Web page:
This sounds like terrible advice, at least it sounds rude to your fellow humans. However, flying a drone is an experience worth having from start to finish; much like driving a car: you’re able to trade off with someone else when necessary, but never when the vehicle is in motion or about to crash. With safety being paramount – land the drone before you hand over control of it and let someone else have some fun too!
When I tell you to fly alone, I am telling you to avoid going around the local drone park until you are confident enough in your skills. You do not need any distractions when you first put up your drone- especially if it has anything distracting such as animals or children around. When flying drones, remember that the FAA requires you to be 100% present at all times and only take off once there is no possibility of something happening before returning home safely.
Now, I will reiterate what I just said. Practice will help you become proficient in your flying vehicle if something goes wrong while attempting to fly it. Another thought would be to start practicing on a smaller version of the device before tackling the real thing.
If you’re new to drones, we advise getting a beginner toy-class model which, incidentally, is disposable. Here are some low priced models we recommend; they may not be perfect but will give you an opportunity to practice your skills before investing heavily.
To this end, we also suggest starting with something that doesn’t have a lot of power. I know you learned how to drive by sitting in something expensive and fast like a sports car or Ferrari but there are weaker models out there so don’t jump right into the deep end when it comes to drones. And if one thing is certain, you’ll want to make sure you understand them well before crashing head first into a wall.
Update software before leaving your house
Sounds simple, but if you’re anything like me then you’ll often forget to check for updates before leaving the house. This is obviously an issue when it comes to wasting a battery or running out of mobile data- not forgetting about time wasted too. But hey! You can totally avoid all these hassles just by plugging into your computer and checking the app beforehand; we’ve already talked about how to update your DJI Mavic Pro so it stands to reason that updating any other machine would be pretty similar.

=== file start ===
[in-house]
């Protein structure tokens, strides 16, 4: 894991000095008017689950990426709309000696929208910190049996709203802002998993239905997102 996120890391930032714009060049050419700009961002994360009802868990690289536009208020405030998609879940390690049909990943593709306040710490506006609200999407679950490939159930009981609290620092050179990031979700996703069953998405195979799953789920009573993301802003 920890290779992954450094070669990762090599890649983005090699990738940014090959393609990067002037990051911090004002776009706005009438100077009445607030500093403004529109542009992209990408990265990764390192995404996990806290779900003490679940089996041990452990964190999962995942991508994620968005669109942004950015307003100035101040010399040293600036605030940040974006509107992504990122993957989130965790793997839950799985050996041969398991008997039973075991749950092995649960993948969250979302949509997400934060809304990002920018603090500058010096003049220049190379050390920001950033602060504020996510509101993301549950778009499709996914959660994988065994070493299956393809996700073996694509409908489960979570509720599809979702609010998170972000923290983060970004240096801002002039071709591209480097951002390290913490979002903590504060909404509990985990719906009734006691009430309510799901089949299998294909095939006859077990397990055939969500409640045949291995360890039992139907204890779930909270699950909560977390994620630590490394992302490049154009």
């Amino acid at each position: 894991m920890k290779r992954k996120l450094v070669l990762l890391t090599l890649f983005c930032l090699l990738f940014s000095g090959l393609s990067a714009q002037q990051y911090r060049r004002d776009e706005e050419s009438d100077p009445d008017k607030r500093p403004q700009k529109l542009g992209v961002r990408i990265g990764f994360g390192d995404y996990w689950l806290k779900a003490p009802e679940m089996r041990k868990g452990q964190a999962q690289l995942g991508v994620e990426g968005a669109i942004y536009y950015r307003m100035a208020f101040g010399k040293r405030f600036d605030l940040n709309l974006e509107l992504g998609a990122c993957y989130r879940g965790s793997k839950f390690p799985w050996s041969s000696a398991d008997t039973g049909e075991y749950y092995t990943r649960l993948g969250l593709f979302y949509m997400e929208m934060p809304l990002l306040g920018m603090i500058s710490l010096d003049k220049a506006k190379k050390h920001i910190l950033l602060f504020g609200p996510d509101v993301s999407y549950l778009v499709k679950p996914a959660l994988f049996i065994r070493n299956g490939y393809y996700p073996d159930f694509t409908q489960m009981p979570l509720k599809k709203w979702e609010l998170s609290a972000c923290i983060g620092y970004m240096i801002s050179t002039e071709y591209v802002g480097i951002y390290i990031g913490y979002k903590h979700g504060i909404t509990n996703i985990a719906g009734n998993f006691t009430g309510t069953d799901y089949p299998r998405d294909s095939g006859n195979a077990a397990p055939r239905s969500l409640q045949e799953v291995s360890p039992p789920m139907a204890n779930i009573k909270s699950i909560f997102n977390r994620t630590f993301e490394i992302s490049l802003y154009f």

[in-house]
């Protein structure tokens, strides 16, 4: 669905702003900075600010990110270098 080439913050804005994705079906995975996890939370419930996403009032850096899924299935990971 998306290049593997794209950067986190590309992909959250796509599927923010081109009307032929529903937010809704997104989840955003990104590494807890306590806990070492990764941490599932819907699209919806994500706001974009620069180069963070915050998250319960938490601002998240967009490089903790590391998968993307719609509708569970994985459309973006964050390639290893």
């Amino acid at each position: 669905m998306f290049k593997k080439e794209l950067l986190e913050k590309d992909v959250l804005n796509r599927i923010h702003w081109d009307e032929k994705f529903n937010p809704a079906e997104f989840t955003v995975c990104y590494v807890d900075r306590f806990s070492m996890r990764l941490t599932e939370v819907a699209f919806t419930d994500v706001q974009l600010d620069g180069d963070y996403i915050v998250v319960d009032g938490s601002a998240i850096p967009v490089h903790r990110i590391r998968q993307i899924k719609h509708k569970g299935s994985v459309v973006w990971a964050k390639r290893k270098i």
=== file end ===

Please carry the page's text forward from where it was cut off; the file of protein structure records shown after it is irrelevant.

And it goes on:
Batteries die, quickly
Continuing the idea of patience, apply it to power as well. It may tempt you to fly around without a fully-charged battery. Don’t worry if this happens; I’m not telling you it’s a bad idea, but there is no doubt that you’ll have fun while your drone is up and will wish for an even longer flight time. There are huge risks associated with going below 50% when flying – these machines won’t just slowly glide down, they’ll simply cut out and fall.
The first thing to remember is that you are legally responsible for ensuring your craft stays safe and doesn’t crash. Never go up if you’re unsure of whether or not you will be able to make a safe landing. With this in mind, try to always have a full battery before taking flight – but avoid overcharging.
Don’t rely on AI
One of the main reasons why we recommend learning how to fly a drone on cheaper models is that they do not offer too many autonomous modes. Without question, autonomy – particularly the ability for a GPS enabled drone to hold its position without drifting away from it – make flying very easy. Almost anybody can learn to operate drones such as the DJI Mavic Pro: all one has to do is push the button once and let go; then with precision accuracy it will take off, hover high above before landing at precisely where it first took off from.
Using the Mavic Pro for your first flight was such an easy task, but what did you actually learn from it? And more importantly, what will you do if those AI features fail? Practice is key to future successful flights; leaning too much on artificial intelligence isn’t practicing.